Experts have warned investors there is "no such thing as a free lunch" as the City watchdog confirmed its permanent ban on the mass-marketing of mini-bonds to retail consumers.
The move follows a temporary ban introduced by the Financial Conduct Authority in January after it found the risks linked to the mass-marketing of mini-bonds to retail investors was sufficiently "serious and immediate" to justify intervention without consultation.
The regulator then consulted on making the ban permanent in June and proposed extending its scope to include some listed bonds which are not regularly traded and have similar features to speculative illiquid securities.
The new rules will come into force at the beginning of next year and mean products which fall under the ban could only be marketed to investors who firms know are "sophisticated or high net worth".
It will also see promotions by an authorised firm include a specific risk warning and disclose any costs or payments to third parties which are deducted from the money raised from investors.
Sheldon Mills, interim executive director of strategy and competition at the FCA, warned: "These products are high risk and are often designed to be hard to understand -consumers should always be wary of any investment promising high returns while downplaying risks."
The FCA has faced increased scrutiny in this area of the market in recent years following a number of high-profile mini-bond scandals.
The collapse of mini-bond provider London Capital & Finance, which promised clients 8 per cent interest, put the funds of more than 14,000 bondholders at risk.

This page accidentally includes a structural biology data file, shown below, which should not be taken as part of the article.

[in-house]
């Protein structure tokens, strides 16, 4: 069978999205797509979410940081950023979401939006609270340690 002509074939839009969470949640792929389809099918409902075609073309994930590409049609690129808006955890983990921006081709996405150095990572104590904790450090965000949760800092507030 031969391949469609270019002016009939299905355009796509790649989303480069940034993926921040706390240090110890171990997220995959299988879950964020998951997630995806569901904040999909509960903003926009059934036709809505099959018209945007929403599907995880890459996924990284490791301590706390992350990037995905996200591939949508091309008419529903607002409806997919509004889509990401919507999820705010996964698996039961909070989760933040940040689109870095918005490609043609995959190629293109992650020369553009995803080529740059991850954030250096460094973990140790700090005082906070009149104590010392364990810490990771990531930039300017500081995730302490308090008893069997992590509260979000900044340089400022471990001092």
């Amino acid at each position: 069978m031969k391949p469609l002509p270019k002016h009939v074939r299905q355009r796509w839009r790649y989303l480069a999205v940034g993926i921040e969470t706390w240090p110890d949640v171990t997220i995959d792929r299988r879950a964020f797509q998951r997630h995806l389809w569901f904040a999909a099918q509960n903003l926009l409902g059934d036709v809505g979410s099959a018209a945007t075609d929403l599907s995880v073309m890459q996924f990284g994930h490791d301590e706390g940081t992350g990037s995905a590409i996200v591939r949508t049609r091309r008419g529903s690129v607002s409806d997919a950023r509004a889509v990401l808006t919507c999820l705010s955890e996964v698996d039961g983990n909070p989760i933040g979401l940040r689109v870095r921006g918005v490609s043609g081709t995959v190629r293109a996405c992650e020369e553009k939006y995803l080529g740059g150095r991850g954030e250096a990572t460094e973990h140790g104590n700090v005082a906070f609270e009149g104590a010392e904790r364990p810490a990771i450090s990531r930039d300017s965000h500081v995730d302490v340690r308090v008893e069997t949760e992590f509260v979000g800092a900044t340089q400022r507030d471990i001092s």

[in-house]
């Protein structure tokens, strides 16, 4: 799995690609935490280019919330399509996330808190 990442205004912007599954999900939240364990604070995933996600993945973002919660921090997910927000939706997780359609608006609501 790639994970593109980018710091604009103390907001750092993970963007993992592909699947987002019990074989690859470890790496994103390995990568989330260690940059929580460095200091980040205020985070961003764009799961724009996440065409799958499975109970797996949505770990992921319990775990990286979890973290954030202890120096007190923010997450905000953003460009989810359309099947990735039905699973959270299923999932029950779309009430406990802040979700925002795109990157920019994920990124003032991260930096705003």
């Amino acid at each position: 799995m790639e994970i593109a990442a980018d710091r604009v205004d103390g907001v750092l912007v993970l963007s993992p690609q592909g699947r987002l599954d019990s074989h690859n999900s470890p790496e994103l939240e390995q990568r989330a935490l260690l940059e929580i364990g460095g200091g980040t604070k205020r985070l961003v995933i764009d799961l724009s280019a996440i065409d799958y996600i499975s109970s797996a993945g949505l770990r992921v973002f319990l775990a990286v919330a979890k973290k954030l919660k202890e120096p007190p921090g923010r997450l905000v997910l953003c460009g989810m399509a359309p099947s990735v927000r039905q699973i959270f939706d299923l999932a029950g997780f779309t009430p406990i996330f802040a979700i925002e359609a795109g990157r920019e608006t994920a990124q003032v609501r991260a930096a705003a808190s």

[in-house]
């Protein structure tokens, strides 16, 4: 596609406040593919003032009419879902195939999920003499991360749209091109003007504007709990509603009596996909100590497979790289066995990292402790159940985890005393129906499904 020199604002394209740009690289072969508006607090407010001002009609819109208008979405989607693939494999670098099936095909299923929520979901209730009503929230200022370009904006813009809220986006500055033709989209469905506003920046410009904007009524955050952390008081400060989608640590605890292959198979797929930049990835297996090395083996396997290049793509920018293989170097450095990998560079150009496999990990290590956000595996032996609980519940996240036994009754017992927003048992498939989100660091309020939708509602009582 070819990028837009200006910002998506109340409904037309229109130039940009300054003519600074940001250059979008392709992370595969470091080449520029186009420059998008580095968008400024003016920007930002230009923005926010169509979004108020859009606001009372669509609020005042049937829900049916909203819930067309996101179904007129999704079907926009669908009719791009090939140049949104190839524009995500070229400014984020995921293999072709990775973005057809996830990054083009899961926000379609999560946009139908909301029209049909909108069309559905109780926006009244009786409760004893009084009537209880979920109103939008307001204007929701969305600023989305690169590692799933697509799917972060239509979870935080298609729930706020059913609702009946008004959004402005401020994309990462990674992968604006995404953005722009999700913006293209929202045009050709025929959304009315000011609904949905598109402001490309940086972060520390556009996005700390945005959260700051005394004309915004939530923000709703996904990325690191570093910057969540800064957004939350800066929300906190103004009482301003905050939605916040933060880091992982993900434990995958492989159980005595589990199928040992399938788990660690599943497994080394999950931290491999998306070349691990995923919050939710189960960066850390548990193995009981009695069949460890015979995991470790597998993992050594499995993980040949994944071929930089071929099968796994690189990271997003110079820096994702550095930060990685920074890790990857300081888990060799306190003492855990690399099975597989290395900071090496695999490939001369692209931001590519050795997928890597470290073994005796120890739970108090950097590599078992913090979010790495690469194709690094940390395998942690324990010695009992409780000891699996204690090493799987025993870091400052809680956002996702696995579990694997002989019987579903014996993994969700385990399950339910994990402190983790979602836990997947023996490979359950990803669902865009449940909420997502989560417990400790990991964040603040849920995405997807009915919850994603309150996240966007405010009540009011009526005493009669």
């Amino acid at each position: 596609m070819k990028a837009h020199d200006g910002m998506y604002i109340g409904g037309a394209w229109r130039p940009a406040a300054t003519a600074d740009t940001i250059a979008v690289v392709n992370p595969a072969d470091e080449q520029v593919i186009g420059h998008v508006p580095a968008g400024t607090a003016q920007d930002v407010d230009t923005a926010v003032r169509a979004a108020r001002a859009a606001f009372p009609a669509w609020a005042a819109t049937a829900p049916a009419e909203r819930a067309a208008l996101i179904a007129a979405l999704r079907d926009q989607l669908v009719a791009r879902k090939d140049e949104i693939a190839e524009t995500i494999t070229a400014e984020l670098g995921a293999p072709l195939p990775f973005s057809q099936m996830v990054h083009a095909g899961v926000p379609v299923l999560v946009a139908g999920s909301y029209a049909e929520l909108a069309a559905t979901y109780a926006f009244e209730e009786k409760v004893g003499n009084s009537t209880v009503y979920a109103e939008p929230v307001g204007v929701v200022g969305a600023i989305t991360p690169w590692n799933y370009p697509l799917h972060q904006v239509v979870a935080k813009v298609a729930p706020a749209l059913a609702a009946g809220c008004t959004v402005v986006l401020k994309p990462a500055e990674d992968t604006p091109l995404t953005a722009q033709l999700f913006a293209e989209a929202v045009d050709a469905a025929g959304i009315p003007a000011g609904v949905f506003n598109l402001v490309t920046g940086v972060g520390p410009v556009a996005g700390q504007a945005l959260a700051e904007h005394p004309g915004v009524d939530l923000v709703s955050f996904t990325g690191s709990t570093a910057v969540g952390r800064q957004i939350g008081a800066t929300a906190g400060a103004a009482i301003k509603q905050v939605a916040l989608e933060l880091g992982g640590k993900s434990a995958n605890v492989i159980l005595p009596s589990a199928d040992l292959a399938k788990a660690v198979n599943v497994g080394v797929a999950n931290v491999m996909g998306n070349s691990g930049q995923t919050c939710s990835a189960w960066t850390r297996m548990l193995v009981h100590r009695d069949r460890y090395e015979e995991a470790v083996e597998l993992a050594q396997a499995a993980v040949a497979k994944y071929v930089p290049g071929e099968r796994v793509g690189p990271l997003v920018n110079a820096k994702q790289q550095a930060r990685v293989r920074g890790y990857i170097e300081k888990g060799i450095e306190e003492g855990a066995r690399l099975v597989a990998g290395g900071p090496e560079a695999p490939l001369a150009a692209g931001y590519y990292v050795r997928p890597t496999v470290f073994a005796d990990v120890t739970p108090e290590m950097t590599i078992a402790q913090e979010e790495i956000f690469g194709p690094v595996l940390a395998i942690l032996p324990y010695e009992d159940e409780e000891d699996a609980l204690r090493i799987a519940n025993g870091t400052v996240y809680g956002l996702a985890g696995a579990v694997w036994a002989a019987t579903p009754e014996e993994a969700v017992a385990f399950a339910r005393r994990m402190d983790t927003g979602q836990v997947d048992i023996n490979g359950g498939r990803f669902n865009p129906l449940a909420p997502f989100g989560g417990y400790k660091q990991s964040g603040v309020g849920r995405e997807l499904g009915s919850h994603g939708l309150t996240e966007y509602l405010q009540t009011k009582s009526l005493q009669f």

More recently mini-bond scheme Blackmore Bond collapsed into administration in April owing £46m to investors, who were warned last month the property portfolio into which they piled funds was now worth a fraction of its original value and they faced 100% losses on investments.
Myron Jobson, personal finance campaigner at Interactive Investor, said the ban was only a matter of time following the ordeal experienced by investors of London Capital & Finance.
Mr Jobson said: "The temptation to invest in a mini-bond offering an impressive yield and, in some instances, additional perks to sweeten the deal has been significant – compounded by the low interest rate environment which has wreaked havoc on saving rates.
"But the high-risk nature of these products is not something that is easily understood by experienced investors, let alone the everyday investor.
"They are not listed on the stock exchange and typically must be held to maturity before you can get your money back.
"It’s another cautionary reminder that there is no such thing as a free lunch when it comes to investments."
Mr Jobson urged investors investors to "look under the bonnet" of investment propositions and do their homework to ensure that they understand the risks involved.
Pressure on search engines
The issue of misleading or high-risk financial adverts online has been an increasing area of frustration for the FCA in recent years.